By Joe Garonzik
The Connecticut genealogist, Donald Lines Jacobus (pronounced ja cob’ us), was the founder of the modern school of scientific genealogy and the greatest American genealogist of the 20th century. Jacobus and his protégés taught us how to research and write family histories, how to solve genealogical problems, what sources should be used, how to interpret them, and why we must abandon unsupported findings which, in many instances, were built upon flights of imagination as much as on facts.
We could rattle on and on about Jacobus’ achievements [e.g. in 1922, he founded the esteemed periodical, “The American Genealogist,” but we are more concerned to explain why this sage’s teachings and writings are of importance to 21st-century sleuths. Jacobus’ book publications date from 1922, and each one still stands as a model of genealogical scholarship. For example, Families of Ancient New Haven is the definitive statement on the ancestry and relationships of 35,000 residents of 18th-century New Haven, Connecticut, and it is the only publication that succeeds in treating every family of an entire New England region. Jacobus left us scores of genealogy articles that appeared in the “National Genealogical Society Quarterly,” “The New England Historical and Genealogical Register,” and his beloved. In 1968, the Genealogical Publishing Company assembled a number of those highly respected essays and published them as Genealogy as a Pastime and Profession.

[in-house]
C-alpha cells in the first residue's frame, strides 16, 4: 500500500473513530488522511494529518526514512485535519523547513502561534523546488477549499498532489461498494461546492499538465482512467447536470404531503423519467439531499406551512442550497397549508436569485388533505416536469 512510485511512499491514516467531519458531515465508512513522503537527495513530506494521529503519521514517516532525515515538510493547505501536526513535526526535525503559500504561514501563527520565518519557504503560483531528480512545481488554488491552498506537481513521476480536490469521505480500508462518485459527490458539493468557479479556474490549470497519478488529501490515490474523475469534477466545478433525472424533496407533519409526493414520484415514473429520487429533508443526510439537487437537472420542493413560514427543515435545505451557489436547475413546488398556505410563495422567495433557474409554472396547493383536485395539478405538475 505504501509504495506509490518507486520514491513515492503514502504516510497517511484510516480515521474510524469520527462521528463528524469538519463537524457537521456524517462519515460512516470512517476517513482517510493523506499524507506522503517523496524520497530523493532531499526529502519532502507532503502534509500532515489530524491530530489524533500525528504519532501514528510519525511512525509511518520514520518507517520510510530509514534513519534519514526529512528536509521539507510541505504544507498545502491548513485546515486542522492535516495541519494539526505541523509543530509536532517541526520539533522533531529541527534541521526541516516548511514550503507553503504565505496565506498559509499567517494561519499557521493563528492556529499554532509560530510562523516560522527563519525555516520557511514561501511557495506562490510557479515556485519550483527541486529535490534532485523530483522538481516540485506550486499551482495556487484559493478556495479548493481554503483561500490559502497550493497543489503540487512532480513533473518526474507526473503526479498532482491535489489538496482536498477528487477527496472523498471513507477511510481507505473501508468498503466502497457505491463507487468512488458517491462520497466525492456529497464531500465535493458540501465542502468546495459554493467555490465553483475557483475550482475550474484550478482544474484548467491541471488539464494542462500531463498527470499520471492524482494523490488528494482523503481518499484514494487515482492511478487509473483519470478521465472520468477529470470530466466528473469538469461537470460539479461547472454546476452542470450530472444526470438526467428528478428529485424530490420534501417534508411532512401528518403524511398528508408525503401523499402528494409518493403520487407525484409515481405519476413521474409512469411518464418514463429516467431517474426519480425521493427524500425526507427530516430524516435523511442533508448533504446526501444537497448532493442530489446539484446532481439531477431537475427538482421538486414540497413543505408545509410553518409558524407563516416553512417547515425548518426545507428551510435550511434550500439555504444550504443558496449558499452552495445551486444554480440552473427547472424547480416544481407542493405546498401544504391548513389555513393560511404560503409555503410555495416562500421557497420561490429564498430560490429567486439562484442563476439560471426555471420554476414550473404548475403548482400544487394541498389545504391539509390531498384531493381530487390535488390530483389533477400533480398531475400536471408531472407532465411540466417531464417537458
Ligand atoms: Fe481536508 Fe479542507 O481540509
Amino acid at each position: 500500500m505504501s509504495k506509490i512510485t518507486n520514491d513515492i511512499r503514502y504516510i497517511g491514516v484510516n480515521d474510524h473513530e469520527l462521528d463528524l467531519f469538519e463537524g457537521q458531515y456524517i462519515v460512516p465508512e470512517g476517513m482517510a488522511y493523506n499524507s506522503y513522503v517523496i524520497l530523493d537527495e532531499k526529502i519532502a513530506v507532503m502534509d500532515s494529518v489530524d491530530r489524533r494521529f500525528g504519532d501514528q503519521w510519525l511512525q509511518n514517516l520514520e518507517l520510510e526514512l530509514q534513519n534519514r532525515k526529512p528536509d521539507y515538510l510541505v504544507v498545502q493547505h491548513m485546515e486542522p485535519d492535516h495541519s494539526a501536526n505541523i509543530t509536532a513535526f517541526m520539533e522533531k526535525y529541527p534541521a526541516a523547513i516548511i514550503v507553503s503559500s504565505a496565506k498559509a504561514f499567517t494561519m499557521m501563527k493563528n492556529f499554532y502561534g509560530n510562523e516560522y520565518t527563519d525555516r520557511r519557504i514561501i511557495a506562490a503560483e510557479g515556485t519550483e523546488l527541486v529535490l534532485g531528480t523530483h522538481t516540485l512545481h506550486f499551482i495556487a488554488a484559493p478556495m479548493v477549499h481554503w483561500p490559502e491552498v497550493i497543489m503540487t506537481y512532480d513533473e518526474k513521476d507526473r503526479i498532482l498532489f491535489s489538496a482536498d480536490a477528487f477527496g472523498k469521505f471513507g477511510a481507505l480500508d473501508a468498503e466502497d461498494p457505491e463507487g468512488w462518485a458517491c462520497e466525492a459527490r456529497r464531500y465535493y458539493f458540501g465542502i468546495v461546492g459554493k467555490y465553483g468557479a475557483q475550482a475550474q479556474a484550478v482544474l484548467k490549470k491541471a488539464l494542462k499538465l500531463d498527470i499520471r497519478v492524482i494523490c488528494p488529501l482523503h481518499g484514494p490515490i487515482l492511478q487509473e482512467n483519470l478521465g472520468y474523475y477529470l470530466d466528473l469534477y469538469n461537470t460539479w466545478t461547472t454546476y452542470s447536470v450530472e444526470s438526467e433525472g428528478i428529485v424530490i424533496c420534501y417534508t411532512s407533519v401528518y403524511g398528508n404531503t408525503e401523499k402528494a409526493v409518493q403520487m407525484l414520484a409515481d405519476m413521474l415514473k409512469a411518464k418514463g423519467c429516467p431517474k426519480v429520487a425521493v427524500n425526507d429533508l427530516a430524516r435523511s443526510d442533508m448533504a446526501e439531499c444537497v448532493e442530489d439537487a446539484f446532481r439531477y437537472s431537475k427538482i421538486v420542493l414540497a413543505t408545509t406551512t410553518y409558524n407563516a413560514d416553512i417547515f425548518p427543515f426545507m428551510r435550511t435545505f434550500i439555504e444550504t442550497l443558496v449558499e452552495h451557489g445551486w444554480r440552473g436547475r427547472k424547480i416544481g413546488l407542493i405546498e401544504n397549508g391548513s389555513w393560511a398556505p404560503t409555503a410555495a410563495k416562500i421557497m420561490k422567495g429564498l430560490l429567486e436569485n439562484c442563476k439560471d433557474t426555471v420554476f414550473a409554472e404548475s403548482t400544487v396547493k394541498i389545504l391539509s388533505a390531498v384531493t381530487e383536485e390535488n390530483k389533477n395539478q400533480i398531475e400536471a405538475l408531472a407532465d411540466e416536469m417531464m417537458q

Genealogy as a Pastime and Profession encapsulates Jacobus’ thinking. It describes the principles of genealogical research, the evaluation of evidence, and the relationship of genealogy to eugenics and the law; it discusses early nomenclature, royal ancestry, the use of source material, and the methods of compiling a family history. Jacobus was a wonderful writer, and he brought all of his wit and erudition to bear in this timeless volume. Beginners and experienced family historians will especially love the case study chapter in which the author the sets out to solve the mysterious ancestries of Ebenezer Couch, Nathaniel Brewster, and John Gill. Whether you do your genealogy over the Internet, by cranking the microfilm reader, or by pouring over old documents, you’ll find that Genealogy as a Pastime and Profession is as useful today as when it was first published 35 years ago and that Jacobus’ advice, by and large, is as reliable as a wise old grandfather’s.
Genealogy as a Pastime and Profession is one of 32 titles in the Genealogy Connect’s Getting Started collection. With a unique collection of research guides called “Genealogy at a Glance,” this group of eBooks lays a rock-solid foundation on which to build your family history. If you’re a beginner to genealogy, start with the simplest book, William Dollarhide’s Managing a Genealogical Project.
Share the knowledge. Share the history. October is National Family History Month! The deeper historic connections in Genealogy Connect is what makes it complimentary to any library’s genealogy resources.
About the Author
Joe Garonzik, Ph.D., MBA, is the Marketing Director for Genealogical.com. He has worked at the company for 34 years. His work involves book promotion, content acquisition, and new product development. Joe has represented Genealogical.com (and its affiliates Genealogical Publishing Company and Clearfield Company) at genealogy conferences and trade shows over the course of his career. He is married with two grown children, and is of Eastern European descent.
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